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Excessive Rainfall Discussion
 
(Caution: Version displayed is not the latest version. - Issued 0821Z Apr 07, 2020)
 
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Excessive Rainfall Discussion
NWS Weather Prediction Center College Park MD
421 AM EDT Tue Apr 07 2020

Day 1
Valid 12Z Tue Apr 07 2020 - 12Z Wed Apr 08 2020

...THERE IS A SLIGHT RISK OF EXCESSIVE RAINFALL OVER PORTIONS OF
SOUTHERN CALIFORNIA...

...Southern California/Far southern Nevada...
A strong and persistent closed mid level low drops south just off
the Central and Southern CA coast today. Ahead of the mid level
system, a deep moisture plume with pockets of instability could
support convection capable of producing excessive rainfall across
portions of southern and eastern CA, especially in upslope areas.
Overall, there was a general trend for a slower solution with the
mid level system, which limits the eastern extent of the deeper
moisture and instability. With this in mind, the WPC Excessive
Rainfall was based on a multi model blend, including the 00z WRF
ARW and 00z NAM CONUS Nest.

The low level flow ahead of the closed mid level low behind the
surface cold front continues to feed 0.75 inch precipitable water
air (per the most recent blended TPW precipitable water product)
into Southern CA that supports low topped showers early this
morning. As the closed low drop south, the low level flow starts
to back, and maintains a 15/25 knot inflow. Steepening lapse rates
should allow pockets of 250 J/KG of MUCAPE to form in the moisture
plume, as it becomes focused across portions of Southeast CA later
this morning into this afternoon

A general increase in showers and low topped storms (some possibly
with small hail) is expected across much of southern CA, as
synoptic scale ascent ahead of the next jet streak approaches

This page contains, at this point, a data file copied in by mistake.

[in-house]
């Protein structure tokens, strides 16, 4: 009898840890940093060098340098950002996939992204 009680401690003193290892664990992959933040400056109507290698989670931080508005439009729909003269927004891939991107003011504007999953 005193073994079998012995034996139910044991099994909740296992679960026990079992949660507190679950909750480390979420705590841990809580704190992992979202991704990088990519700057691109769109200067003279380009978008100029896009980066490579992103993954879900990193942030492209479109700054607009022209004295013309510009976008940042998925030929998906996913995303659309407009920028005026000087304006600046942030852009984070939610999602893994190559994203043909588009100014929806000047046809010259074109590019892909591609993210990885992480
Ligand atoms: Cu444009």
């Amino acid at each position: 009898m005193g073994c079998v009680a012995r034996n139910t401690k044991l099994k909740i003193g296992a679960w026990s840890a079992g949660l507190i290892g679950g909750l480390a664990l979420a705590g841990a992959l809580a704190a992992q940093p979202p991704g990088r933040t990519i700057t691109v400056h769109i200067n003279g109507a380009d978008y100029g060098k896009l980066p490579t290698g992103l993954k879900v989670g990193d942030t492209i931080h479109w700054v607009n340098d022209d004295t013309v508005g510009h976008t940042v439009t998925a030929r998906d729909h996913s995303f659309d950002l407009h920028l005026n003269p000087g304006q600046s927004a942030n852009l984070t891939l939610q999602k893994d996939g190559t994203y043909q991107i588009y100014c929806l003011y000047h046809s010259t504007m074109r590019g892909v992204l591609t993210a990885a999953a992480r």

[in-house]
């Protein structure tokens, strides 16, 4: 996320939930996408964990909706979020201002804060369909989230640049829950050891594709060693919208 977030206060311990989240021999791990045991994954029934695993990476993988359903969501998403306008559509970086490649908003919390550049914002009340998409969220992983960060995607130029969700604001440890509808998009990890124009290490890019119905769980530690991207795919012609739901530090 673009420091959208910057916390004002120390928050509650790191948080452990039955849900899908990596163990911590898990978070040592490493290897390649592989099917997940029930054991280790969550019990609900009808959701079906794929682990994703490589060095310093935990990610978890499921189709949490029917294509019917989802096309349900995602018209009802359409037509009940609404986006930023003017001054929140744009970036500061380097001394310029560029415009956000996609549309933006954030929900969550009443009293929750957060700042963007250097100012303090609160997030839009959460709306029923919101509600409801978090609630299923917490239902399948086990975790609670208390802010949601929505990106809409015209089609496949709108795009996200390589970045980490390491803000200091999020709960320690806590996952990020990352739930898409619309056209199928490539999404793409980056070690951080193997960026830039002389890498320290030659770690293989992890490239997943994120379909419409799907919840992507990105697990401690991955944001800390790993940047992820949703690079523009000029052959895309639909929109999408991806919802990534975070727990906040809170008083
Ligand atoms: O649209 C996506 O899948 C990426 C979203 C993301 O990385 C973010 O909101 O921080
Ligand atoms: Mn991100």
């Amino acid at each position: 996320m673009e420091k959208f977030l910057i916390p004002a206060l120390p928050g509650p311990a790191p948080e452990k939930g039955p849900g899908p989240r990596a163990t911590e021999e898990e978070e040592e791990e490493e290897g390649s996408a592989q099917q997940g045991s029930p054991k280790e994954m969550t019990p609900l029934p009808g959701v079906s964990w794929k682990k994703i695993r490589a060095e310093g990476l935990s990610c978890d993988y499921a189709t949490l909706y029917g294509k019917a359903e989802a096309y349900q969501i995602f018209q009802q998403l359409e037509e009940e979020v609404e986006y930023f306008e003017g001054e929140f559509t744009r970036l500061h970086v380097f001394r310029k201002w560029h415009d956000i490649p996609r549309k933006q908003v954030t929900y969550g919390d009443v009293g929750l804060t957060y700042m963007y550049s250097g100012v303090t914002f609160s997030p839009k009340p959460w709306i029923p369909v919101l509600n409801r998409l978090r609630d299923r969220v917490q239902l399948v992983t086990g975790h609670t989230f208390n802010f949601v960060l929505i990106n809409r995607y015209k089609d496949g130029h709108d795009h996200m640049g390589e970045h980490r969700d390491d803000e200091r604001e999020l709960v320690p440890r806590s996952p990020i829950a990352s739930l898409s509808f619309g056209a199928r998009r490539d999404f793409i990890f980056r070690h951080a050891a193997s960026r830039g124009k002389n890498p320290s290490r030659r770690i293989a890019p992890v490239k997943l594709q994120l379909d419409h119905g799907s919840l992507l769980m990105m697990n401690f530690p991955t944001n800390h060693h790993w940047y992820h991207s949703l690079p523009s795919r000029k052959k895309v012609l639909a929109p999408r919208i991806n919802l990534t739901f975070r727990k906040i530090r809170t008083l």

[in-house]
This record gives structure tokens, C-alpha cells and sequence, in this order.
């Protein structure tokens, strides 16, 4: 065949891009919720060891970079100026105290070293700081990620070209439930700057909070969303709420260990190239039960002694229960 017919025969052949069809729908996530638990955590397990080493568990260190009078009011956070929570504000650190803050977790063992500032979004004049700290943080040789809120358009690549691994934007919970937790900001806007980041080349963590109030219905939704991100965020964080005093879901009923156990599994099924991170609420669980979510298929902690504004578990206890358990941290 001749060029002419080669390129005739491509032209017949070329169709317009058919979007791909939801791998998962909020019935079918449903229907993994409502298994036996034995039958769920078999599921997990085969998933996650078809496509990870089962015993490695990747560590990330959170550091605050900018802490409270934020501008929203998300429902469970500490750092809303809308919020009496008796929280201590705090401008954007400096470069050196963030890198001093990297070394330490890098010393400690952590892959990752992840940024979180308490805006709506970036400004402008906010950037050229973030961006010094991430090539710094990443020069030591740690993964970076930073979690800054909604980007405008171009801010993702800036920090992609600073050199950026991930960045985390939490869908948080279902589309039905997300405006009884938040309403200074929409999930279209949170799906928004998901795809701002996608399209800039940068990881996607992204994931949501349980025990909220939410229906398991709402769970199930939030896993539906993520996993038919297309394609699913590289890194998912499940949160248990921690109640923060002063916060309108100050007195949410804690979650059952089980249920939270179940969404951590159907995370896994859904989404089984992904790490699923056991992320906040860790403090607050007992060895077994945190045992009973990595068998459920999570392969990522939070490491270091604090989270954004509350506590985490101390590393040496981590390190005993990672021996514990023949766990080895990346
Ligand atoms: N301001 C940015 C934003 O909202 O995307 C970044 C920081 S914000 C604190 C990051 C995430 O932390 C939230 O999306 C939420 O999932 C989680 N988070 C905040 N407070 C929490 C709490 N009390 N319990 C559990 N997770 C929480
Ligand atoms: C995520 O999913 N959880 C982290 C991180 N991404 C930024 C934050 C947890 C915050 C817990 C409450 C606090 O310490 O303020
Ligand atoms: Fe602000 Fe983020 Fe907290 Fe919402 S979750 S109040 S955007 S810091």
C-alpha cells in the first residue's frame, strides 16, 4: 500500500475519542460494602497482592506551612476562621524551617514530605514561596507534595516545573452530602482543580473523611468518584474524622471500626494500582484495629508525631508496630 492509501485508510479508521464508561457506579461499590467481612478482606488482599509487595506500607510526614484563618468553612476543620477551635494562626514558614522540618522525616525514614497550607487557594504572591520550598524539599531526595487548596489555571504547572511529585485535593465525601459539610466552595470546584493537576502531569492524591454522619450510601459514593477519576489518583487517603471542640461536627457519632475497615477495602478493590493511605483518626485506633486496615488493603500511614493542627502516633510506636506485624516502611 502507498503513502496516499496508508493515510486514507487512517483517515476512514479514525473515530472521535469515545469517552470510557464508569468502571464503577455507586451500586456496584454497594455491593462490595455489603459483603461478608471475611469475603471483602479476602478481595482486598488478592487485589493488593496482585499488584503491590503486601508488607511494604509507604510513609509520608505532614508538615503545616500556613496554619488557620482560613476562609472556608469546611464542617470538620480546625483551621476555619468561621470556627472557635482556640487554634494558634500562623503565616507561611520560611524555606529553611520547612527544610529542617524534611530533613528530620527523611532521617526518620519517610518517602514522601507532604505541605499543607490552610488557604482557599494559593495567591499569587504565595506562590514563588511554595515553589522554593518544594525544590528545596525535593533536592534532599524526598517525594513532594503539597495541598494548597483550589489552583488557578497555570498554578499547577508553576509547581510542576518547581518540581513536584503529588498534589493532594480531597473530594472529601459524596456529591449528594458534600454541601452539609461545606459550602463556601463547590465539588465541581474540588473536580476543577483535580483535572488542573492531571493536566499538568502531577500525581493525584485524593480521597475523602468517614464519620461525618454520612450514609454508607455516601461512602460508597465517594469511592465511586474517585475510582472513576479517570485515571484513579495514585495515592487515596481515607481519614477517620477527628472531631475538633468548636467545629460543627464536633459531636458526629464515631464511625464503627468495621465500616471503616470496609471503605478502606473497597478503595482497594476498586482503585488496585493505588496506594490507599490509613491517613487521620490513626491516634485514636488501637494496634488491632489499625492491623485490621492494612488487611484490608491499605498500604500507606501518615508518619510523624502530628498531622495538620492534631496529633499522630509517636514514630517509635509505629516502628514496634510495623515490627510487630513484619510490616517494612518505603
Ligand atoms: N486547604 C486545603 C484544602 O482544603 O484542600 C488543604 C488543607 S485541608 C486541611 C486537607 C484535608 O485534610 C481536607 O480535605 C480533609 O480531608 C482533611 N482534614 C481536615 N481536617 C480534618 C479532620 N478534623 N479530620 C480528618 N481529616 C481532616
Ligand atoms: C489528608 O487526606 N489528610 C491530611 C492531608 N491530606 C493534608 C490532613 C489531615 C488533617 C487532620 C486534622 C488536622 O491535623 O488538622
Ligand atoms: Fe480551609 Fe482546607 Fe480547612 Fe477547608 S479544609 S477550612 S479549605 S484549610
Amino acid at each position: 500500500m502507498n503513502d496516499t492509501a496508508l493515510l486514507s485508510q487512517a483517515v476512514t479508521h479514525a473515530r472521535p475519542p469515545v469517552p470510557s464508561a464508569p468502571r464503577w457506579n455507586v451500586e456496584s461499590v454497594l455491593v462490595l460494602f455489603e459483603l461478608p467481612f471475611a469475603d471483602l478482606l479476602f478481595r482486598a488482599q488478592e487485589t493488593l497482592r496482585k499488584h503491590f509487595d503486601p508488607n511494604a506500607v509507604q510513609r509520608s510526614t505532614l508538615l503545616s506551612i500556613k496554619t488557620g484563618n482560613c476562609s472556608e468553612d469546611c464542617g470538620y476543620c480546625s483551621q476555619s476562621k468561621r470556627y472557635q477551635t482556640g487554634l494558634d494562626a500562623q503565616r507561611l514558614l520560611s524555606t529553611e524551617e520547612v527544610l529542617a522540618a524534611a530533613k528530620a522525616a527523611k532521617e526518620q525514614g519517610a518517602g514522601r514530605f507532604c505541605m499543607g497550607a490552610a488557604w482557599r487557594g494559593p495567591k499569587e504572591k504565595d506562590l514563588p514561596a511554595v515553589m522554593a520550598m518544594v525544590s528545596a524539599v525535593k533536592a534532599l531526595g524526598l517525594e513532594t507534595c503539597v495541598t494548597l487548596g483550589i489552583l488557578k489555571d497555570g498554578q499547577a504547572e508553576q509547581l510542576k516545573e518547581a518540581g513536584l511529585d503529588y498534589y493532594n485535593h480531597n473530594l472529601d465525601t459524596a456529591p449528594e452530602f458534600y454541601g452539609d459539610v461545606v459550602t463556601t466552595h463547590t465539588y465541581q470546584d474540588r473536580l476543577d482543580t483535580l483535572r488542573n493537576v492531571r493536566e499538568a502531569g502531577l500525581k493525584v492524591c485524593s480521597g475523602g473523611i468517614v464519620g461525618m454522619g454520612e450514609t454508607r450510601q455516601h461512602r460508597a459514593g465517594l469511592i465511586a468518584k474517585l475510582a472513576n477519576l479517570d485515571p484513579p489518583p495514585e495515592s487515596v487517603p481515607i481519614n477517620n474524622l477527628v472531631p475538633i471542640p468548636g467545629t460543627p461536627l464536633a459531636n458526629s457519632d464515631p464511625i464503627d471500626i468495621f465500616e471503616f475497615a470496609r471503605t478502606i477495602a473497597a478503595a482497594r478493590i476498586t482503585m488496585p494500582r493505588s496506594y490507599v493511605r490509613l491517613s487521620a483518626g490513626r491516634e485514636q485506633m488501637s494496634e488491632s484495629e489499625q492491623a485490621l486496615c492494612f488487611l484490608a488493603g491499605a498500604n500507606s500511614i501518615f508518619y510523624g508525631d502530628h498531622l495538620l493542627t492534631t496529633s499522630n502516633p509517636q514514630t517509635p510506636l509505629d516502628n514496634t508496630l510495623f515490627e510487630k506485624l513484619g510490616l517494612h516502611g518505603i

Southern CA, mainly after 07/21z. As the 850/300 mb mean flow
becomes better aligned with propagation vectors (particularly
after 08/00z), the threat for training increases across Riverside
across central San Bernardino into southern Inyo counties. Along
this axis, local 1.50/2.00 inch rainfall amounts are possible,
especially where training occurs.

The threat is expected to continue past 08/06z as the low level
flow remains persistent. Instability in the plume could ultimately
become consumed by the convection and overturning, but until that
occurs, hourly rainfall rates could top out near 0.50 inches
(though the 07/00z HREF probabilities do not necessarily support
this). Based on this, a Slight Risk was extended across the
abovementioned areas, with a Marginal Risk surrounding it and
extended portions of southern NV (outside of the higher terrain),
as heavy rainfall Monday has resulted in wet soils.

Finally, the Marginal Risk was extended from Los Angeles county up
through San Luis Obispo county. While convection here may be more
scattered in nature (with less moisture but slightly better
instability due to the proximity to the mid level low and
steepening lapse rates), local 0.50 inch rainfall amounts here
could cause issues in places that received 3.00/6.00 inches Sunday
night into Monday.


...Ohio Valley...
Two rounds of convection are expected across the eastern portion
of the Ohio Valley during Day 1. The initial shot of convection is
expected to track along and just south of a warm front snaking
from low pressure over northeast SD into western PA. The
convection is expected to move along the northern edge of the
500/1000 J/KG of MUCAPE extending along the front and impact IN/OH
into portions of northern WV through the morning hours.

There should be a relative lull in the activity before a short
wave in the mid level flow tracks from the Upper Great Lakes into
the western PA and western NY state after after 07/21z. While this
round of convection is expected to remain fairly progressive (and
outflow dominated), there is a multi high resolution model (led by
the 00z NAM CONUS Nest/WRF ARW) that portions of OH into northern
WV and far southwest PA could see another 1.00 inch of rainfall as
the storms move through. Combined with the morning convection,
some locations could see local 1.50+ inch rainfall amounts before
the convection exits later tonight.

Three hour flash flood guidance values are as low as 1.00/1.50
inches over portions of northern WV and and southwest PA (where 14
day rainfall amounts have been 200 percent of normal). Should the
above QPF amounts materialize, these areas could be more
vulnerable to flash flooding, even if the storms remain
progressive. Based on the above, the Marginal Risk was extended
from northern IN into WV and southwest PA to cover the threat. It
is possible, if the initial area of convection survives to produce
heavy rain over northern WV this morning, that a small Slight Risk
could be needed here for the second convection round.


...Lower Mississippi Valley/Lower Tennessee Valley...